# Poisson distribution

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In probability theory and statistics, the Poisson distribution is a discrete probability distribution that expresses the probability of a given number of events occurring in a fixed interval of time or space if these events occur with a known constant mean rate and independently of the time since the last event.[1] It is named after French mathematician Siméon Denis Poisson (/ˈpwɑːsɒn/; French pronunciation: [pwasɔ̃]). The Poisson distribution can also be used for the number of events in other specified interval types such as distance, area, or volume. It plays an important role for discrete-stable distributions.

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Notation Probability mass functionThe horizontal axis is the index k, the number of occurrences. λ is the expected rate of occurrences. The vertical axis is the probability of k occurrences given λ. The function is defined only at integer values of k; the connecting lines are only guides for the eye. Cumulative distribution functionThe horizontal axis is the index k, the number of occurrences. The CDF is discontinuous at the integers of k and flat everywhere else because a variable that is Poisson distributed takes on only integer values. ${\displaystyle \operatorname {Pois} (\lambda )}$ ${\displaystyle \lambda \in (0,\infty )}$ (rate) ${\displaystyle k\in \mathbb {N} _{0}}$ (Natural numbers starting from 0) ${\displaystyle {\frac {\lambda ^{k}e^{-\lambda }}{k!}}}$ ${\displaystyle {\frac {\Gamma (\lfloor k+1\rfloor ,\lambda )}{\lfloor k\rfloor$ !}},} or ${\displaystyle e^{-\lambda }\sum _{j=0}^{\lfloor k\rfloor }{\frac {\lambda ^{j}}{j!}},}$ or ${\displaystyle Q(\lfloor k+1\rfloor ,\lambda )}$ (for ${\displaystyle k\geq 0,}$ where ${\displaystyle \Gamma (x,y)}$ is the upper incomplete gamma function, ${\displaystyle \lfloor k\rfloor }$ is the floor function, and ${\displaystyle Q}$ is the regularized gamma function) ${\displaystyle \lambda }$ ${\displaystyle \approx \left\lfloor \lambda +{\frac {1}{3}}-{\frac {1}{50\lambda }}\right\rfloor }$ ${\displaystyle \left\lceil \lambda \right\rceil -1,\left\lfloor \lambda \right\rfloor }$ ${\displaystyle \lambda }$ ${\displaystyle {\frac {1}{\sqrt {\lambda }}}}$ ${\displaystyle {\frac {1}{\lambda }}}$ ${\displaystyle \lambda {\Bigl [}1-\log(\lambda ){\Bigr ]}+e^{-\lambda }\sum _{k=0}^{\infty }{\frac {\lambda ^{k}\log(k!)}{k!}}}$   or for large ${\displaystyle \lambda }$   {\displaystyle {\begin{aligned}\approx {\frac {1}{2}}\log \left(2\pi e\lambda \right)-{\frac {1}{12\lambda }}-{\frac {1}{24\lambda ^{2}}}\\-{\frac {19}{360\lambda ^{3}}}+{\mathcal {O}}\left({\frac {1}{\lambda ^{4}}}\right)\end{aligned}}} ${\displaystyle \exp \left[\lambda \left(e^{t}-1\right)\right]}$ ${\displaystyle \exp \left[\lambda \left(e^{it}-1\right)\right]}$ ${\displaystyle \exp \left[\lambda \left(z-1\right)\right]}$ ${\displaystyle {\frac {1}{\lambda }}}$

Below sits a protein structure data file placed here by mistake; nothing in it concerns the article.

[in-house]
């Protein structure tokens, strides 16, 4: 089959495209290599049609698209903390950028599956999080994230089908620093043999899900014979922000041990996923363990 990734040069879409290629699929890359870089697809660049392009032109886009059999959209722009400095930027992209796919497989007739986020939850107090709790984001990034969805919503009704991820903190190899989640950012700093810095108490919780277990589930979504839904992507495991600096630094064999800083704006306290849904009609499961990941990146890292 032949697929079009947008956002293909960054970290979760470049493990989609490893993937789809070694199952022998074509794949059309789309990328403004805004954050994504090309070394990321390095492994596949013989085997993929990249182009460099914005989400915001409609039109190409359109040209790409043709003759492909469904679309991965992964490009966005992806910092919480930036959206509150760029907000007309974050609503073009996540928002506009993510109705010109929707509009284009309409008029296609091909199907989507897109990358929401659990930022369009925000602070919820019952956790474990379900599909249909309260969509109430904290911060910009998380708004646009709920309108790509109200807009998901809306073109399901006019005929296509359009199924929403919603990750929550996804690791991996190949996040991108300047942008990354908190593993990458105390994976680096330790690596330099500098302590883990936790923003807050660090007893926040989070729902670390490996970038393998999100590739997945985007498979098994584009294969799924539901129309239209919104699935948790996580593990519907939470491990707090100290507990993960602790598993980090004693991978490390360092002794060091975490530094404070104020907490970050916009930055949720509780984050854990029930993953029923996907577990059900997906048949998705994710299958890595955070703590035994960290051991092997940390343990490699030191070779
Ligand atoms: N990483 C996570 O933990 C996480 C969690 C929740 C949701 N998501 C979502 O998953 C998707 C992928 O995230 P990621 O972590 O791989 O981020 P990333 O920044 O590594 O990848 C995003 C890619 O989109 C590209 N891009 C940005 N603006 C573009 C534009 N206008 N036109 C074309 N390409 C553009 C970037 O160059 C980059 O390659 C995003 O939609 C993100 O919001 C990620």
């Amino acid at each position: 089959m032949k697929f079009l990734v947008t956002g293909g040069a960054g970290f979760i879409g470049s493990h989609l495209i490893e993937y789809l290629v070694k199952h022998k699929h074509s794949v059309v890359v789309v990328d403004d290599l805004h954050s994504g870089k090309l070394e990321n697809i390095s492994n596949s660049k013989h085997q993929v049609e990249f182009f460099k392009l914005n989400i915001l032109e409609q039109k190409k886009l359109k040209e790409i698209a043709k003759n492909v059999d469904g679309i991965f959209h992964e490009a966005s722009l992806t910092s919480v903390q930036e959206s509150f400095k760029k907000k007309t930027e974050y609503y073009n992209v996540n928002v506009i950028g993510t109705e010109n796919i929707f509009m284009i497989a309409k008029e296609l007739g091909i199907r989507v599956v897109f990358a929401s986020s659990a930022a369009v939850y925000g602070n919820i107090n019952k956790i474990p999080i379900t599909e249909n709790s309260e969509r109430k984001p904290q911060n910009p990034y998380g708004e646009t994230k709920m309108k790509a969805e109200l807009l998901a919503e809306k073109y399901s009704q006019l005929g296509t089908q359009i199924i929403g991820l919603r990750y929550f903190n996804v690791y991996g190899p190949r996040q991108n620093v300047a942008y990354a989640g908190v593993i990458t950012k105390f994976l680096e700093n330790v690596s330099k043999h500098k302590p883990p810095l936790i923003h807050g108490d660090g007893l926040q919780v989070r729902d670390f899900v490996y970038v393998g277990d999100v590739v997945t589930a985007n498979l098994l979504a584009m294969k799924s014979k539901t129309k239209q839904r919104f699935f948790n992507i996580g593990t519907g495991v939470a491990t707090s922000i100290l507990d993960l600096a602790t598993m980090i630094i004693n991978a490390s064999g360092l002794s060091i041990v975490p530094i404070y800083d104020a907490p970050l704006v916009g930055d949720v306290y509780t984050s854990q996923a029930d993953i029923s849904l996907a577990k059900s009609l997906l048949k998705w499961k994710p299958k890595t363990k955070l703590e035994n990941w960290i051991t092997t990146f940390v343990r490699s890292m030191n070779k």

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For instance, a call center receives an average of 180 calls per hour, 24 hours a day. The calls are independent; receiving one does not change the probability of when the next one will arrive. The number of calls received during any minute has a Poisson probability distribution with mean 3. The most likely number of calls received are 2 and 3, but 1 and 4 are also likely. There is a small probability of it being as low as zero and a very small probability it could be 10 or even higher.

Another example is the number of decay events that occur from a radioactive source during a defined observation period.

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